an enclosed doser, so coffee stays inside until you remove it.
My adapter is fully enclosed, but the inside of the container gets 
coated all over. Not so much on the top, but the sides are coated with 
I suspect the filter was providing a nice ground plane somehow.
With my Major I could do nothing to keep grounds from spreading all over 
until I ground into a closed container.
There is always lots of low humidity, here in LHC.
Nice Tradition offering, I hope it gets some good use :)
I wrote that disclaimer when the list was alive with folks making all 
kinds of disclaimers. That was tongue in cheek, but we still should be 
careful when playing with 1200 Watts or better and 450 + temperatures.
So far I got a slight burn on my inner arm when I leaned into the lid my 
PGR when reaching over it while roasting.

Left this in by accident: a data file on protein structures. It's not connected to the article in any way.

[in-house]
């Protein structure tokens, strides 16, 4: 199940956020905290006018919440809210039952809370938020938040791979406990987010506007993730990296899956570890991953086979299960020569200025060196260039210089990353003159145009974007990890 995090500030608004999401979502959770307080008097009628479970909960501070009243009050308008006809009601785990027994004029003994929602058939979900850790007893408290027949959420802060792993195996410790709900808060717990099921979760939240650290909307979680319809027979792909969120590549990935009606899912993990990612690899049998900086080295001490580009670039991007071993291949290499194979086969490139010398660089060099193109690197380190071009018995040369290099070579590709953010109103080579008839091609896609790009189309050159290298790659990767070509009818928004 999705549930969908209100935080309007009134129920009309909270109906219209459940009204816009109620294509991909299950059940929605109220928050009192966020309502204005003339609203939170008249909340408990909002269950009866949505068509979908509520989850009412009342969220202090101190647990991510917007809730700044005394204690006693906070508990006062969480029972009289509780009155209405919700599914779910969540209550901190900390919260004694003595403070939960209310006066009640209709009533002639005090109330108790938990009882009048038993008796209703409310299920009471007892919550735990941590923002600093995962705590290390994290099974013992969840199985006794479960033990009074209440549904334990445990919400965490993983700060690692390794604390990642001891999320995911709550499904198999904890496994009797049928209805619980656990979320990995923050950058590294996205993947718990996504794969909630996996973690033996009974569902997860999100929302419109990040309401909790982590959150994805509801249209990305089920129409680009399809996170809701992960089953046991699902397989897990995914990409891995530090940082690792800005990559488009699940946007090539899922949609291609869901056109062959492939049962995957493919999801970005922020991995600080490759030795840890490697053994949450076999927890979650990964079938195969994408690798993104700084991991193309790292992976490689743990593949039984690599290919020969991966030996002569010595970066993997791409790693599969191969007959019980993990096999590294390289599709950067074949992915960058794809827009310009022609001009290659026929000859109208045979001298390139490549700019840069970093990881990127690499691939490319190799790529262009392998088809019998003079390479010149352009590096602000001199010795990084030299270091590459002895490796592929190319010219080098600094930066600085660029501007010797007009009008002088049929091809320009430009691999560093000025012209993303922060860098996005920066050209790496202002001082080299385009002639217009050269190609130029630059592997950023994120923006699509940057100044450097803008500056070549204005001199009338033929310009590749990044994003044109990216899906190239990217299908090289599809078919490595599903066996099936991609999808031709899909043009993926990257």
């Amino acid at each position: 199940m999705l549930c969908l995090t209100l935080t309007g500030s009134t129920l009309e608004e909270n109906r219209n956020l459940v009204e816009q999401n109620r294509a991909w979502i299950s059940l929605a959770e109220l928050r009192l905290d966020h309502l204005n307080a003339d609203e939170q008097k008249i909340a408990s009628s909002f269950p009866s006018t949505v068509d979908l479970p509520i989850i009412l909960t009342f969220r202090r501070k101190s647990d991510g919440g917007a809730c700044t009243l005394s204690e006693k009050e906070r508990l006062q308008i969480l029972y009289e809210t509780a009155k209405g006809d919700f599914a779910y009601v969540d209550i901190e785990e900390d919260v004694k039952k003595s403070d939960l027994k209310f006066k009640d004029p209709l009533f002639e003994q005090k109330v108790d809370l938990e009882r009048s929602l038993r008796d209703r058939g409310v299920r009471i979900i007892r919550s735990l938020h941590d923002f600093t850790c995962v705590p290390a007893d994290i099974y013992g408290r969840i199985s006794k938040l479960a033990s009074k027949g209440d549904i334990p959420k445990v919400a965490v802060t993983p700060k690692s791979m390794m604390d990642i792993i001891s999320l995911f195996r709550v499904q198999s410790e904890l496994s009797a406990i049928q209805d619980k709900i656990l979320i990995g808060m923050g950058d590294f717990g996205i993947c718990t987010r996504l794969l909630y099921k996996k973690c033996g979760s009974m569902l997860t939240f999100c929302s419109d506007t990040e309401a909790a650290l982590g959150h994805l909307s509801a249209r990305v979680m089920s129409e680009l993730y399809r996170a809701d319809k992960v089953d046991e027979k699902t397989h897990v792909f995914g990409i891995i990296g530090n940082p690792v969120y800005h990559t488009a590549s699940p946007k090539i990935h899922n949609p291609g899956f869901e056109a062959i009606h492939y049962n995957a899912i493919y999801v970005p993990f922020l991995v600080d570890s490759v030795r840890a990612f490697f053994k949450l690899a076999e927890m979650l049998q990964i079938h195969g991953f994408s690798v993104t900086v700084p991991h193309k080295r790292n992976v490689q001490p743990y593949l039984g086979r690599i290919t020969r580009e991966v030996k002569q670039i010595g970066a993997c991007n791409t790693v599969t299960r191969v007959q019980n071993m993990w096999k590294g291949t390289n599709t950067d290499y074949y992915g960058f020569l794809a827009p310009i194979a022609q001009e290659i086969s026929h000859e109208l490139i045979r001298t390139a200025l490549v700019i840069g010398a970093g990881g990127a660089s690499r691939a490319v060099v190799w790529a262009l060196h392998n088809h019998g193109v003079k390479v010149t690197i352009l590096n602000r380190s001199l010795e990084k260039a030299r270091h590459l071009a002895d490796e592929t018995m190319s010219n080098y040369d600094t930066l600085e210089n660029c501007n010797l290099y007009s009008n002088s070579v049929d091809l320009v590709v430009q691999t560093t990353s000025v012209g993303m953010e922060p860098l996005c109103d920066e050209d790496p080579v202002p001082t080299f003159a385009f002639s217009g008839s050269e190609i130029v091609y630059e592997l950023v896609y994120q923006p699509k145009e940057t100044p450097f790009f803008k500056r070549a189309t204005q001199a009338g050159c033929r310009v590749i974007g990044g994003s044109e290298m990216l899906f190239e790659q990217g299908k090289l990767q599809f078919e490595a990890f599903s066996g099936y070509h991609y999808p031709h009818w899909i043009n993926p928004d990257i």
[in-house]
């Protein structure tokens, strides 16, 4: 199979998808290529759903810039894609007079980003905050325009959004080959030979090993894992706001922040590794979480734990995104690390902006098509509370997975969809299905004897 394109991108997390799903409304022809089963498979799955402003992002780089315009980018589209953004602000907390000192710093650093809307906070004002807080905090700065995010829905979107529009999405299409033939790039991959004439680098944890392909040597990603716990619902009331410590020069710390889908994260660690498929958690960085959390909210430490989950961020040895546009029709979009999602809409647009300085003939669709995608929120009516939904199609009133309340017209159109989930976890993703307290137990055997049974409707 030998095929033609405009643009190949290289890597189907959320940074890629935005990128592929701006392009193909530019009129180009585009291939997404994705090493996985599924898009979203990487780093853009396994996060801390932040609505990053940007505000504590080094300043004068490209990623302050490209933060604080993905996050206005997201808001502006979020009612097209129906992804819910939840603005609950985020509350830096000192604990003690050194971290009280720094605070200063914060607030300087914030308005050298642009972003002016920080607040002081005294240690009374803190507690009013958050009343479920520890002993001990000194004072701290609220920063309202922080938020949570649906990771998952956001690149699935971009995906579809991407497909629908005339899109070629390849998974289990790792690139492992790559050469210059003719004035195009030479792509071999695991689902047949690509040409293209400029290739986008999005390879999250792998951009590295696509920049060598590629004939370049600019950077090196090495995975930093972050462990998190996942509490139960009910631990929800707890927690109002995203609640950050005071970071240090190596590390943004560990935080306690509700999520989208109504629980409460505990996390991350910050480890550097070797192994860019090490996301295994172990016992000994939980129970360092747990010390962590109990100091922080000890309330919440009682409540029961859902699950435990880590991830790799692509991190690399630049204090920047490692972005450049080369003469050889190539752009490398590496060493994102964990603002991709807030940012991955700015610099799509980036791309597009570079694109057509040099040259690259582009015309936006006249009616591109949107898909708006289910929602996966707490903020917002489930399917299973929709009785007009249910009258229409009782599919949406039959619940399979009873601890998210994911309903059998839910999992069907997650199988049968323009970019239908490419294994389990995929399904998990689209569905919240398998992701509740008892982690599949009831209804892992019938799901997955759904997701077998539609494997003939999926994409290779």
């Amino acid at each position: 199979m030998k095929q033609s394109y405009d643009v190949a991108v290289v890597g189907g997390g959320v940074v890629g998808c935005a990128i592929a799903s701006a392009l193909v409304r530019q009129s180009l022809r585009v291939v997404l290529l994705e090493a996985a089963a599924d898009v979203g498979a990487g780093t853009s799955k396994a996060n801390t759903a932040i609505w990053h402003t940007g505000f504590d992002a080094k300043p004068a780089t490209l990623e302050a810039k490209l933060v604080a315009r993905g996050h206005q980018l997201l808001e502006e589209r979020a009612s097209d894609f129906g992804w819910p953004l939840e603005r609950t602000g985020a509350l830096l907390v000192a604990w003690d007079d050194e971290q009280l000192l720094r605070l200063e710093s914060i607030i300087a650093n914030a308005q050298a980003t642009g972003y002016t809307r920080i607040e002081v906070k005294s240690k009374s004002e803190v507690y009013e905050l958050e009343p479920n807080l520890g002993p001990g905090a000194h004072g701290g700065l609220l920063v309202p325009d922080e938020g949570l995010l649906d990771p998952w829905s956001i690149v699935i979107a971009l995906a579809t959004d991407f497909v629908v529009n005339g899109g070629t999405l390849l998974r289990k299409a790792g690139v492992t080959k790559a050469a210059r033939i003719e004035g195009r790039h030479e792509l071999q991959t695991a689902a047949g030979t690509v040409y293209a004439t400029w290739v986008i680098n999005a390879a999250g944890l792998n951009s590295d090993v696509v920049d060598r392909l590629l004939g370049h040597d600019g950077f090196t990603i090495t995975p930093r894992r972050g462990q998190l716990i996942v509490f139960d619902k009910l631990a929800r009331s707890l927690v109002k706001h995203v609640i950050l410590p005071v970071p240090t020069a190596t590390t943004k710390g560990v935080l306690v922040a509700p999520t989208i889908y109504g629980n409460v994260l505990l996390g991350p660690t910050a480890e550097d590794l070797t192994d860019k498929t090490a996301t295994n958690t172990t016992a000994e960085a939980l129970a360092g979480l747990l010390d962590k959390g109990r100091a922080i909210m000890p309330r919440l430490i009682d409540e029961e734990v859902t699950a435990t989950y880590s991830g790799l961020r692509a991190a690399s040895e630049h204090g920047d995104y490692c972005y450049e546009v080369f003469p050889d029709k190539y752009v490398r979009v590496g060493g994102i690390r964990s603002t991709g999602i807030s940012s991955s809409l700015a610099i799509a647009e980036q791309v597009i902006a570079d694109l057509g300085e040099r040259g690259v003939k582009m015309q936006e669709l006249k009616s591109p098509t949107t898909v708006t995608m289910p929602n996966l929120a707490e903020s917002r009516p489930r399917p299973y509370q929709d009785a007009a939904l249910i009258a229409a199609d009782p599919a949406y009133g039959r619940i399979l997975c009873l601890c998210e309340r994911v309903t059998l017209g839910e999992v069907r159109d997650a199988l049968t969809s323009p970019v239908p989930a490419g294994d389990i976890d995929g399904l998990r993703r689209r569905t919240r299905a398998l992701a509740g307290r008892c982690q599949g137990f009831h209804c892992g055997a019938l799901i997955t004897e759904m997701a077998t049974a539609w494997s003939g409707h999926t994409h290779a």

I like to stay away from things that get that hot usually.
Nope still no gloves, and less than 2# cools quick enough with a hair 
dryer. Still the same hair dryer :)
BTW I took apart the first PGR today, the turbo oven part. Someone 
should come up with a better way to connect to the heating element.
The connections had all but oxidized away!
Guess it was not really designed to do back to back to back roasts for 
months at a time.
Yes, I will replace the connectors, and this time run 10 gage wire into 
the element also.. to replace the 18 gage it has been running on :)
Factory issue!
I should look up the date of when I first started using it... well over 
a year now.. November 2004 I brought it on line??
Seems like only yesterday..
Sorry this was so long :)
Still roasting 640 gr per batch, here in LHC
Jerry Procopio wrote:

4) From: Heat + Beans --all the rest is commentary
On 5/31/06, Jerry Procopio  wrote:
" I did my monthly maintenance, removing the burrs,
cleaning them, taking the grinder into the garage and taking the